VANCOUVER—This is a story about life in Canada, 30 years from now.
It’s not about wildfires tearing through forests, thick smoke settling over cities or suffocating heat waves. It’s not about coastal communities swamped by annual floods, hordes of mosquitos or the spread of disease.
It’s an encouraging vision of the future, as imagined by three teen climate activists in B.C.
Rebecca Wolf Gage, 13, Naia Lee, 16, and Rebecca Hamilton, 17, are in high school. They helped organize the strikes in Victoria and Vancouver on Friday that saw tens of thousands of people leave school and work in the middle of the day to demand stronger action on climate change.
“There’s no planet B,” said Wolf Gage. “You can’t just sit around and let your government burn the Earth to the ground; you need to act.”
The good news is “the transition to a fossil-free economy is full of opportunities,” said Hamilton.
Many of the young people raising their voices about this crisis won’t be able to vote in October’s federal election, but the decisions made by the incoming government could dictate their lives decades from now.
By 2050, Wolf Gage, Lee and Hamilton will be in their mid- to late-40s. Here’s what they hope to see:
The streets are lined with trees that help keep cities cool. They soak up raindrops, slowing the rush of water over concrete and asphalt into storm drains, and pull carbon from the air.
People are walking and biking and taking public transit. Cars no longer rule the road, and those that remain are powered by renewable energy.
Cars are “just such a strange idea,” said Hamilton, who questions why we live “so much of our lives inside of these individual metal pods.”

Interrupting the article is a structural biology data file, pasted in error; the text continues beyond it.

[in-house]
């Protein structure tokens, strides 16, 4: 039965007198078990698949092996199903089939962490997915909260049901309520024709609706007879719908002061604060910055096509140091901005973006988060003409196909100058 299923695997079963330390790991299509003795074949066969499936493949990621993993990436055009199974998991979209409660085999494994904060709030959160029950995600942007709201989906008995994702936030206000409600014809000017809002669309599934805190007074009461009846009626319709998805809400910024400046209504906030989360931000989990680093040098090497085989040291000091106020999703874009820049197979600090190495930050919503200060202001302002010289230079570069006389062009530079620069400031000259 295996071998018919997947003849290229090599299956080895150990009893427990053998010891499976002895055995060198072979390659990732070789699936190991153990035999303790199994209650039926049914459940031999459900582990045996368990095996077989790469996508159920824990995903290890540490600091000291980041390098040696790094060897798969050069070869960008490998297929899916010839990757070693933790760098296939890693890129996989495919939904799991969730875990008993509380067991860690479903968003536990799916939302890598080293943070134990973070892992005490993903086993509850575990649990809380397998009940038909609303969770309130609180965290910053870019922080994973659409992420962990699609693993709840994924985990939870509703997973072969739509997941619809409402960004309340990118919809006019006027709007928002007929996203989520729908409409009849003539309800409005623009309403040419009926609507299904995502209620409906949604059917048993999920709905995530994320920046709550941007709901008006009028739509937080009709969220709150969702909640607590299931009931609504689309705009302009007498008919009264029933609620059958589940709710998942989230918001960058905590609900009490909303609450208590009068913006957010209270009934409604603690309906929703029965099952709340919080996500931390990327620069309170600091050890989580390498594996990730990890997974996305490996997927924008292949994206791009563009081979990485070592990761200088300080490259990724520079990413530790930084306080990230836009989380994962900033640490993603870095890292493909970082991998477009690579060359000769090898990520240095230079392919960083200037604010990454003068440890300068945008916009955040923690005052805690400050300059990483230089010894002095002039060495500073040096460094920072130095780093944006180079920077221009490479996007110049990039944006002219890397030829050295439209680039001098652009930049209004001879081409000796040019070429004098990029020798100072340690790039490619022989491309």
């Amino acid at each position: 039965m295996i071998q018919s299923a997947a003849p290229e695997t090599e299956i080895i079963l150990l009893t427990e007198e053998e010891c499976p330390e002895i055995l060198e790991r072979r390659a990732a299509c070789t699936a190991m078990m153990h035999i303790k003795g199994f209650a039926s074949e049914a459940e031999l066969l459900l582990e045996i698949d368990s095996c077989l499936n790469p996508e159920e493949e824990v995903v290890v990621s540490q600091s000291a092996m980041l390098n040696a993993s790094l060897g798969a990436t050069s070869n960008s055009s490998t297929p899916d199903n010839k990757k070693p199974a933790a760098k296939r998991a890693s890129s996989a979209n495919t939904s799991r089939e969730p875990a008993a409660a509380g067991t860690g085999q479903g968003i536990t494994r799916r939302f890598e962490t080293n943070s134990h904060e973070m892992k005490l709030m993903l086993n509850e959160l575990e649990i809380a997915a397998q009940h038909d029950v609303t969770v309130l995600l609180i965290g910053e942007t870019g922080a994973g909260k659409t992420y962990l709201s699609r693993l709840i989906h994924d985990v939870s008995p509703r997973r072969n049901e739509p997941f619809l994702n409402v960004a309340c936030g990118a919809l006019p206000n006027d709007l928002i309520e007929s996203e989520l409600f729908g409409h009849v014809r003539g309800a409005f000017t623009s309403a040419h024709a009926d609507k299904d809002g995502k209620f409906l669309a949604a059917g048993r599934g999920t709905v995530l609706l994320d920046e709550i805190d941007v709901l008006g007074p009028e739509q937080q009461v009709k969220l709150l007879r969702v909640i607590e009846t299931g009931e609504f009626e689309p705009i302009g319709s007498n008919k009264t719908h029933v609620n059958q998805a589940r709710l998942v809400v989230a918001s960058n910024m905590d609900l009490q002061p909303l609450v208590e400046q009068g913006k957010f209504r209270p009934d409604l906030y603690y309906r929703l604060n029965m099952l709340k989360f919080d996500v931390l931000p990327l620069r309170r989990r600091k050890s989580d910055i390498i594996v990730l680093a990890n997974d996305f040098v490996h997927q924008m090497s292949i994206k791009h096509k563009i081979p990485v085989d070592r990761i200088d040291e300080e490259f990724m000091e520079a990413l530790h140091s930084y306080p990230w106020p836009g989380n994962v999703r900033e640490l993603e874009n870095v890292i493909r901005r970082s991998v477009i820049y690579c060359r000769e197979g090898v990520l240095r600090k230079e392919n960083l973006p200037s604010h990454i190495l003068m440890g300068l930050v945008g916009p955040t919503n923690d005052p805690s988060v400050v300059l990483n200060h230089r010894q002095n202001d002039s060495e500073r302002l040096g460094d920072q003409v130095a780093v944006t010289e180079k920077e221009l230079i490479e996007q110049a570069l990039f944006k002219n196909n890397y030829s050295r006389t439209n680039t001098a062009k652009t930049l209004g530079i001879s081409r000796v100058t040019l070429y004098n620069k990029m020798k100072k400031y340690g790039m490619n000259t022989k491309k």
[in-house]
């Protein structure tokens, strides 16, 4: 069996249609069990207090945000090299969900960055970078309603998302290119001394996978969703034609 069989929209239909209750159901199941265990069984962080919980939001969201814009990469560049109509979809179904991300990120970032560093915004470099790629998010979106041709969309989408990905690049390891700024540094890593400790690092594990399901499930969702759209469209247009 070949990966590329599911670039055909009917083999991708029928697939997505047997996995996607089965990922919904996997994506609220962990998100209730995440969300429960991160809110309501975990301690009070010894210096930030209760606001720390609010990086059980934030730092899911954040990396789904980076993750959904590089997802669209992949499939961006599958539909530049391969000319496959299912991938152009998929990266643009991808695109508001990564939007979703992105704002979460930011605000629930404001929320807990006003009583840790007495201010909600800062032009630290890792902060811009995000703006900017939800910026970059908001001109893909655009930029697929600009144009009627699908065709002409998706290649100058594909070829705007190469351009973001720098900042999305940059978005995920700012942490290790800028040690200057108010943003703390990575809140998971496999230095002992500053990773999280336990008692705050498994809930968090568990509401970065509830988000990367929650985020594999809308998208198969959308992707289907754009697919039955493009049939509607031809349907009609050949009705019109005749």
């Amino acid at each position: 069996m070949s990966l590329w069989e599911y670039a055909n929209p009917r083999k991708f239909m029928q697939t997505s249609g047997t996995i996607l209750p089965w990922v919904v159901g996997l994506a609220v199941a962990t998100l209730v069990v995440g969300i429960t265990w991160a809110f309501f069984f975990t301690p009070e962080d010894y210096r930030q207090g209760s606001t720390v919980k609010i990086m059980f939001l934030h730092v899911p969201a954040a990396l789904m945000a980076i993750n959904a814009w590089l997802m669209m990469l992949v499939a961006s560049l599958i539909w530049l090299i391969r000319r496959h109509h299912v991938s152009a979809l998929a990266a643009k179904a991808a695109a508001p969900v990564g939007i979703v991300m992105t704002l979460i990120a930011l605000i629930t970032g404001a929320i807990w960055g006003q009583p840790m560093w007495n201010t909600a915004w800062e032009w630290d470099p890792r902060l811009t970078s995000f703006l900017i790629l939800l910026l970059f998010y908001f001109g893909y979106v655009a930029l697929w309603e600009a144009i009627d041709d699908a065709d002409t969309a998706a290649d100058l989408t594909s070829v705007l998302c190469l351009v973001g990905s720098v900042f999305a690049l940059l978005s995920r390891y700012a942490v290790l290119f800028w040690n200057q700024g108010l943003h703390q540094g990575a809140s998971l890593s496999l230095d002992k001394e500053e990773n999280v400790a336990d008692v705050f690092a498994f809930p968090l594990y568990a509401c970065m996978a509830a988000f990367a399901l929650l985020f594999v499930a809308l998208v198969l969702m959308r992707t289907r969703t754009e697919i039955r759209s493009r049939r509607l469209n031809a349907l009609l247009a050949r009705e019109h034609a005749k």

“I don’t believe this is what’s most fulfilling for humans; I think humans want to be together and want to be moving our bodies,” she said.
“You don’t feel joy necessarily riding in a car, sitting in traffic. I frequently feel joy on my bike.”
In 2050, the choking burst of diesel fumes when a delivery truck pulls away from the curb is a thing of the past — and so is the fossil-fuel industry. Workers have new, livable jobs in sustainable sectors.
The agricultural industry has changed too.
“Food is our biggest connection, I think, to the natural world. The health of our bodies is directly connected to the health of the earth,” said Hamilton.
In 2050, more food is grown locally, at smaller scale, organic family farms. Healthier soils not only grow nutritious fruits and vegetables — they are also a crucial form of carbon storage.
Eating local means eating more of what’s in season and less of what’s not. Grocery stores are zero-waste. Shoppers not only bring their own bags for the check-out, they bring their own containers for everything. Plastic packaging has disappeared from the shelves.
The entire economy has shifted. Consumerism has tempered, things are built to last and people find ways to repair and reuse. Rather than buying their own tools or gadgets, people share, borrowing from neighbours or lending libraries.
“Our economic system is predicated on people constantly buying new things,” said Hamilton, but it’s not sustainable or fulfilling.
Slashing greenhouse-gas emissions is just part of the transformation for which these teens are advocating.
Climate action is an “opportunity to envision and change communities in a way that we haven’t before,” said Lee.